5th Cell keeping vision in video games

GDC 2010: Scribblenauts developer talks about staying true to the studio's vision, even when it meant walking away from all the business they had.


Who was there: Caleb Arseneaux, producer at Scribblenauts and Drawn to Life developer 5th Cell, appeared during the Game Developers Conference Mobile and Handheld Summit to give a presentation on his studio's experiences going "From Mobile to Handhelds & Beyond."

Max may not look like much here, but he's representative of 5th Cell's uncompromising vision.
Max may not look like much here, but he's representative of 5th Cell's uncompromising vision.

What they talked about: Just prior to the kickoff of this year's Game Developers Conference, 5th Cell announced its latest project, a DS sequel to last year's hit Scribblenauts. While those enticed by a hinted switch to console development may have been disappointed by the news, there was hope for more details along those lines in Arseneaux's presentation.

Unfortunately, that hope was fleeting. In a 15-minute presentation, Arseneaux didn't talk about any of the company's upcoming projects, let alone a debut on consoles. However, he did refer to 5th Cell as a developer of both handheld and console games. (The studio's Drawn to Life franchise has appeared on the Wii, but it was developed by Planet Moon Studios.)

Arseneaux began his talk with a quick recap of the company's history, starting as a mobile phone game developer in 2003. After a few original mobile titles, Arsenseux said the studio switched to working on licensed mobile games like Full Spectrum Warrior and Lemony Snicket's A Series of Unfortunate Events in order to make ends meet. Before long, the company was financially reliant on making licensed titles, which stood in stark contrast to its mission statement. The developer's last original mobile game was to be a massively multiplayer online game, but 5th Cell was unable to sell the project, which brought an end to its time as a mobile developer.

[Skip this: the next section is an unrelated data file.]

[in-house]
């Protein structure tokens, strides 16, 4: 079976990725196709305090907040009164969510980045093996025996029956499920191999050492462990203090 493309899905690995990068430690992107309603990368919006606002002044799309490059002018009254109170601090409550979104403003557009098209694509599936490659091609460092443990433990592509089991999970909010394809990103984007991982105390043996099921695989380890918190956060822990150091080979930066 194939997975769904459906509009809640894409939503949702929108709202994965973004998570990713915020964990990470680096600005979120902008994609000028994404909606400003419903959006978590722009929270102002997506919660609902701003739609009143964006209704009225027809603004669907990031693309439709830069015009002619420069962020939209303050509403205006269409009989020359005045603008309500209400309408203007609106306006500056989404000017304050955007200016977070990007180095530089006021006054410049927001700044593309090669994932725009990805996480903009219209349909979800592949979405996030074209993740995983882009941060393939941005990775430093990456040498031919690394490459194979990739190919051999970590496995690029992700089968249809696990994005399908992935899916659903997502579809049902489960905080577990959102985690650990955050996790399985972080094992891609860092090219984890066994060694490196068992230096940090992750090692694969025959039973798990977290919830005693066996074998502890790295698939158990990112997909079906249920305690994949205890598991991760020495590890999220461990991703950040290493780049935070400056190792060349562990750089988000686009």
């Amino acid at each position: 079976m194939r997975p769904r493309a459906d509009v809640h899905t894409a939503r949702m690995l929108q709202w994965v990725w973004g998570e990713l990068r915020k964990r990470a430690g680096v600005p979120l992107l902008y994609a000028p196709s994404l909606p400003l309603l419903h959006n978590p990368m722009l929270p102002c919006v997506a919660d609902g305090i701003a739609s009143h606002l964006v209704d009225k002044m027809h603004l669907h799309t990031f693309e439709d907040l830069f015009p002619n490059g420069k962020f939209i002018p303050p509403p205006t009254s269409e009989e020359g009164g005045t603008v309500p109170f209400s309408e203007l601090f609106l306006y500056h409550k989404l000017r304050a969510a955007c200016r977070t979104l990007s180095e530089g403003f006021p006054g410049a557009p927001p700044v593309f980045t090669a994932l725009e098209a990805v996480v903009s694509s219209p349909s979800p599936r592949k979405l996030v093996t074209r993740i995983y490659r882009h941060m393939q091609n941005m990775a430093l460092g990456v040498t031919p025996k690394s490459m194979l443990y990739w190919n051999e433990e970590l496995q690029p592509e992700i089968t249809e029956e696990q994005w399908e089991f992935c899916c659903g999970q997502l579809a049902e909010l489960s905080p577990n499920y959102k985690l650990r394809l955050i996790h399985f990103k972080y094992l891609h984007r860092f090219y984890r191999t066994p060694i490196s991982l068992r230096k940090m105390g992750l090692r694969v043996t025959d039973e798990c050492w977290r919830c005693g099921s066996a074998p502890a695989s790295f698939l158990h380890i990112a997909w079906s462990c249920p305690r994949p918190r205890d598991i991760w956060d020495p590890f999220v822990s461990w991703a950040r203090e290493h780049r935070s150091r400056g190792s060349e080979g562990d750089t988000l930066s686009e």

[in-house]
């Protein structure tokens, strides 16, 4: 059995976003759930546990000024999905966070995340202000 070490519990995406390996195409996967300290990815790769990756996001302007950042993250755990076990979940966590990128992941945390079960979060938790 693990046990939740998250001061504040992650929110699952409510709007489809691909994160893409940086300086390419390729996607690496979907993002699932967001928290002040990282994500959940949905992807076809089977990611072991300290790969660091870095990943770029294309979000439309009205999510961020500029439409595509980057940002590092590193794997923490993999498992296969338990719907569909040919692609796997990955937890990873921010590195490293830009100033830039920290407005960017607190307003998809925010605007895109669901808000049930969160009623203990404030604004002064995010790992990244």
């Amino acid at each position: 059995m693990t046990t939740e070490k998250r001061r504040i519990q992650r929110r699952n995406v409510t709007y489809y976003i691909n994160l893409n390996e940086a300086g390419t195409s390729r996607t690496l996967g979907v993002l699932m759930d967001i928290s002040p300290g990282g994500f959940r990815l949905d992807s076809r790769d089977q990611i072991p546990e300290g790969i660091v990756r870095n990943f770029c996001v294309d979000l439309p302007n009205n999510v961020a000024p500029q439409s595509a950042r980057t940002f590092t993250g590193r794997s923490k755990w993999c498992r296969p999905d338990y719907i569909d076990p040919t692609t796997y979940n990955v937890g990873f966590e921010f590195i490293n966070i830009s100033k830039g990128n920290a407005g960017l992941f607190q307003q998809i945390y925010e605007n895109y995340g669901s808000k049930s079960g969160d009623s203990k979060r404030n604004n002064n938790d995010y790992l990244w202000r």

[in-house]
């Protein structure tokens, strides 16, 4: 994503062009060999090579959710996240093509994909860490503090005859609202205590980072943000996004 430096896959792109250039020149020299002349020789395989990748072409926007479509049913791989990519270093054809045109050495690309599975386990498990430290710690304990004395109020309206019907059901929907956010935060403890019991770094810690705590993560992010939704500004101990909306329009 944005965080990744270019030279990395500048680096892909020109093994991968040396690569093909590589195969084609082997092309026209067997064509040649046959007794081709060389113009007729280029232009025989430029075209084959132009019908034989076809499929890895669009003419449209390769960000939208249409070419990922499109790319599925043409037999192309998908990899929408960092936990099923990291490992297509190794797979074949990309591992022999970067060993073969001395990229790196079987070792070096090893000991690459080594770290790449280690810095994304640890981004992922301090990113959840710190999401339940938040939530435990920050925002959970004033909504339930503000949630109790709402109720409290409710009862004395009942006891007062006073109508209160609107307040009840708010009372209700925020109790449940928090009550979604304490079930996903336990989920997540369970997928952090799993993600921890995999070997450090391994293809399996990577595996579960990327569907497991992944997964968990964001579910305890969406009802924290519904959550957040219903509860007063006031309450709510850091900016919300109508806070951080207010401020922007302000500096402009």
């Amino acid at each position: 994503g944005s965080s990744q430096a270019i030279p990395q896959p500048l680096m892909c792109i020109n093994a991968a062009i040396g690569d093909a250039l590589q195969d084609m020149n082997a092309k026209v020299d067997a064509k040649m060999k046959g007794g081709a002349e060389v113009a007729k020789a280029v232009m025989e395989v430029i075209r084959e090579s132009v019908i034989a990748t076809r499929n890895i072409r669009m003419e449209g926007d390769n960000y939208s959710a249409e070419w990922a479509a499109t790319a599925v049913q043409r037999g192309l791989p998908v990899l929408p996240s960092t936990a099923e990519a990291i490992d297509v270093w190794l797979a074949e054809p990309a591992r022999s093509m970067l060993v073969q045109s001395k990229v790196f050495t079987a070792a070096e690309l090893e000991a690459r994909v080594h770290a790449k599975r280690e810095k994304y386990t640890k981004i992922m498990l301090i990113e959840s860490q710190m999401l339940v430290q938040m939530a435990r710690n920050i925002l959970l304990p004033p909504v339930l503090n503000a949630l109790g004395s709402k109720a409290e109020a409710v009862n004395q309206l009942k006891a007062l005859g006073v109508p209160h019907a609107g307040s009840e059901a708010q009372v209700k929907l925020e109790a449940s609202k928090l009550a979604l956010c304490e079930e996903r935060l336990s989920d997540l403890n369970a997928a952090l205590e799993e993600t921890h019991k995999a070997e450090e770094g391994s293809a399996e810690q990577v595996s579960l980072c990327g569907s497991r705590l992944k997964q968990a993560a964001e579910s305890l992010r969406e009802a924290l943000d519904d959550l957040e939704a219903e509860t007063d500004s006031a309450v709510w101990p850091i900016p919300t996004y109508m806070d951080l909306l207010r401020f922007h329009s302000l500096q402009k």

Reinventing itself as a handheld developer, 5th Cell created the original intellectual property Drawn to Life for the DS. The gamble paid off, Arseneaux said, with the franchise selling more than 3 million titles to date.

After the success of Drawn to Life, 5th Cell received plenty of offers to make games for children, but it wanted to show that it wasn't just a kid game developer. The result was Lock's Quest for the DS, a mix of tower-defense strategy and action game designed to appeal to core gamers. Having established the breadth of its capabilities, the developer turned to the project that would put it on the map, Scribblenauts.

Over the last seven years, the studio has learned a number of lessons, Arseneaux said, chief among them the importance of vision. He offered advice to developers in the audience, saying that when people in the industry line up to lecture about what can't be done, "the most important thing is to have a vision, something you believe in."

Arseneaux also urged developers not to be afraid of competing. When first-party DS titles dominated the sales charts, 5th Cell didn't shy away from going headfirst into the market. Instead, Arseneaux said 5th Cell designed the game with "marketable innovations" in mind, such as the Scribblenauts mechanic that let players materialize any noun in the gameworld in order to solve puzzles, or Drawn to Life's player-created character art.

Quote: "Once you have good people, you will have a great company."--Arseneaux, on the importance of wise hiring.

Takeaway: One point Arseneaux returned to time and again in his presentation was that developers need to commit to their visions. For example, 5th Cell sacrificed its financially viable mobile development business when it became clear it would not allow the studio to create original games. It also stuck to its vision of handheld game development in the face of conventional wisdom that said original third-party intellectual property couldn't compete on the DS.

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